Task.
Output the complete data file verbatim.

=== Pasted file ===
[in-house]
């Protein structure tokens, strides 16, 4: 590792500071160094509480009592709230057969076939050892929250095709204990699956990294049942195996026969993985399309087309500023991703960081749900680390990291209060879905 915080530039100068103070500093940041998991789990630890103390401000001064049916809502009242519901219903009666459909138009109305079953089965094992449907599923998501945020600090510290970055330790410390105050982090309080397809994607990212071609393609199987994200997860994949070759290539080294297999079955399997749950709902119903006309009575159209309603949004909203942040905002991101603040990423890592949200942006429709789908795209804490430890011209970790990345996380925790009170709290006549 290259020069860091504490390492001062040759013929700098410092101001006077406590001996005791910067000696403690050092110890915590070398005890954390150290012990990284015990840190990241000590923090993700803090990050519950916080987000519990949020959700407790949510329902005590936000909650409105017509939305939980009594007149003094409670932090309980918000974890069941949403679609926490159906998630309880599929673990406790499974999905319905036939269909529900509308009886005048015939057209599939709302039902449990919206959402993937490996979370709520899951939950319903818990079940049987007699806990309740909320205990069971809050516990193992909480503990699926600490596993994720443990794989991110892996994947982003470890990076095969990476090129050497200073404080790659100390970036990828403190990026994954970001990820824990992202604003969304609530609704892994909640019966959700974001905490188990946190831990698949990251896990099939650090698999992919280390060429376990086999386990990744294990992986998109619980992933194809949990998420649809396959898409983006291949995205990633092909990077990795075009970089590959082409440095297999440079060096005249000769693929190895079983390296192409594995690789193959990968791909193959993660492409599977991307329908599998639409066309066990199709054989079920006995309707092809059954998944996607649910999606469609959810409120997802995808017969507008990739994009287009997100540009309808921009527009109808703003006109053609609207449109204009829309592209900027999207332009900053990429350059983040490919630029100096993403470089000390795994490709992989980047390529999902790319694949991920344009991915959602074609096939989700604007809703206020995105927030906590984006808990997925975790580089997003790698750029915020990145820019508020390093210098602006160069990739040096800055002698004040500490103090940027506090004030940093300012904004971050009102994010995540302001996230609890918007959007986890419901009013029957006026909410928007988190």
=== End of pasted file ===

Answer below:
[in-house]
């Protein structure tokens, strides 16, 4: 590792500071160094509480009592709230057969076939050892929250095709204990699956990294049942195996026969993985399309087309500023991703960081749900680390990291209060879905 915080530039100068103070500093940041998991789990630890103390401000001064049916809502009242519901219903009666459909138009109305079953089965094992449907599923998501945020600090510290970055330790410390105050982090309080397809994607990212071609393609199987994200997860994949070759290539080294297999079955399997749950709902119903006309009575159209309603949004909203942040905002991101603040990423890592949200942006429709789908795209804490430890011209970790990345996380925790009170709290006549 290259020069860091504490390492001062040759013929700098410092101001006077406590001996005791910067000696403690050092110890915590070398005890954390150290012990990284015990840190990241000590923090993700803090990050519950916080987000519990949020959700407790949510329902005590936000909650409105017509939305939980009594007149003094409670932090309980918000974890069941949403679609926490159906998630309880599929673990406790499974999905319905036939269909529900509308009886005048015939057209599939709302039902449990919206959402993937490996979370709520899951939950319903818990079940049987007699806990309740909320205990069971809050516990193992909480503990699926600490596993994720443990794989991110892996994947982003470890990076095969990476090129050497200073404080790659100390970036990828403190990026994954970001990820824990992202604003969304609530609704892994909640019966959700974001905490188990946190831990698949990251896990099939650090698999992919280390060429376990086999386990990744294990992986998109619980992933194809949990998420649809396959898409983006291949995205990633092909990077990795075009970089590959082409440095297999440079060096005249000769693929190895079983390296192409594995690789193959990968791909193959993660492409599977991307329908599998639409066309066990199709054989079920006995309707092809059954998944996607649910999606469609959810409120997802995808017969507008990739994009287009997100540009309808921009527009109808703003006109053609609207449109204009829309592209900027999207332009900053990429350059983040490919630029100096993403470089000390795994490709992989980047390529999902790319694949991920344009991915959602074609096939989700604007809703206020995105927030906590984006808990997925975790580089997003790698750029915020990145820019508020390093210098602006160069990739040096800055002698004040500490103090940027506090004030940093300012904004971050009102994010995540302001996230609890918007959007986890419901009013029957006026909410928007988190």